Encyclopedia of Astrobiology

Living Edition
| Editors: Muriel Gargaud, William M. Irvine, Ricardo Amils, Henderson James Cleaves, Daniele Pinti, José Cernicharo Quintanilla, Michel Viso

Aminoacetonitrile

Living reference work entry
DOI: https://doi.org/10.1007/978-3-642-27833-4_1880-6

Synonyms

Definition

Aminoacetonitrile (IUPAC name 2-Aminoacetonitrile) is a (toxic) liquid at room temperature and standard pressure. It is a precursor of the simplest amino acid, glycine, which it forms by reaction with liquid water. It is also an intermediary in the Strecker synthesis of glycine. It was identified in the interstellar medium in 2008.

History

Although its rotational spectrum has been studied since the 1970s, and modeled explicitly for a search in the interstellar medium in 1990, aminoacetonitrile has only been detected recently in space, in a large molecular cloud Sagittarius B2 (Sgr B2) at the center of the Galaxy (Belloche et al. 2008).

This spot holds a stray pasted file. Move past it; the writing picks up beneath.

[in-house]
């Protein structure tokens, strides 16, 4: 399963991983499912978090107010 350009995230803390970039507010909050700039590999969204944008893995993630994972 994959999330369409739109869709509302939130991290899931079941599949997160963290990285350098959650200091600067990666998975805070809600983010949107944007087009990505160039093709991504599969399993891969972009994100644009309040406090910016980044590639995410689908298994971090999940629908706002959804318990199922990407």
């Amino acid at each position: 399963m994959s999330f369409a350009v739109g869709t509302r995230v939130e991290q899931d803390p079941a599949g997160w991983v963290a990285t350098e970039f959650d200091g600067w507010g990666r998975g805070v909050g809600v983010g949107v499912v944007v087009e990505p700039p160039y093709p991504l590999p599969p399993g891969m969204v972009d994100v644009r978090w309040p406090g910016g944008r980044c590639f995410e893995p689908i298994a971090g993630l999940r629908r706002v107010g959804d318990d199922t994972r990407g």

See Also

Keywords

Bioorganic Chemistry Liquid Water Interstellar Medium Molecular Cloud Standard Pressure 
These keywords were added by machine and not by the authors. This process is experimental and the keywords may be updated as the learning algorithm improves.

References and Further Reading

  1. Belloche A, Menten KM, Comito C, Müller HSP, Schilke P, Ott J, Thorwirth S, Hieret C (2008) Detection of amino acetonitrile in Sgr B2(N). Astron Astrophys 482:179–196ADSCrossRefGoogle Scholar

Copyright information

© Springer-Verlag Berlin Heidelberg 2014

Authors and Affiliations

  1. 1.Observatoire de BordeauxFloiracFrance